Lesson On Generosity: My Haitian Cab Driver
The story is the cure for self-absorption.
Posted Feb 09, 2010
The story is the cure for self-absorption. His face and tone of voice will stay with me all my life.
Just days after the unimaginable destruction wrought by the earthquake in Haiti, I was in New York City to speak with groups about my new book, How Philosophy Can Save Your Life: 10 Ideas That Matter Most. Sunday evening, my talks concluded, I flagged down a cab to take me to meet a friend for dinner. As we set out, the driver asked me why I was in New York and I explained, quite briefly, about the book. For the duration of our all-too-short ride, his questions continued; at every stopping point he made eye contact via the rearview mirror or turned to face me when he was especially animated.
"Oh, yes!" he would remark, when considering this idea or that piece of music. "It doesn't take much to be happy, does it?" he stated more than asked. "Music and time with people you love." He was excited to learn that simple living was a focus in the book. "I love the idea of talking about ideas with others; we can learn and laugh, too!" The concept of empathy touched him; the way in which he talked about it made compassion seem as essential to the good life as oxygen. "Ah, joy, that one will be my favorite," he smiled as we neared our destination.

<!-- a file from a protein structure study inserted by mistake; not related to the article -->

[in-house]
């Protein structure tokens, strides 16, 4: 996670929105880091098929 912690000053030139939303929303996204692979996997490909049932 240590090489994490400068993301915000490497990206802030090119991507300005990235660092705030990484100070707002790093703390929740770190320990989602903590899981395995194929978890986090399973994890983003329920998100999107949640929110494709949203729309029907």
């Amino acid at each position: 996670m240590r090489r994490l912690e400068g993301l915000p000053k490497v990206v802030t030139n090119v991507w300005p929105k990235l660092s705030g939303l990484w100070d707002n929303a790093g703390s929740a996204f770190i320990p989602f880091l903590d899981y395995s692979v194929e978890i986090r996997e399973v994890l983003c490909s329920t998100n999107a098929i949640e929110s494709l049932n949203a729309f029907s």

The taxi rolled to a stop. As I fumbled in pockets for cash, he turned to me and finished his lesson: "There is no charge. Your book will make me very happy." New York City and its environs are home to some 100,000 Haitians; I felt a part of their community at that moment. My charioteer made me a student for life. He doesn't need the book. He's got it all.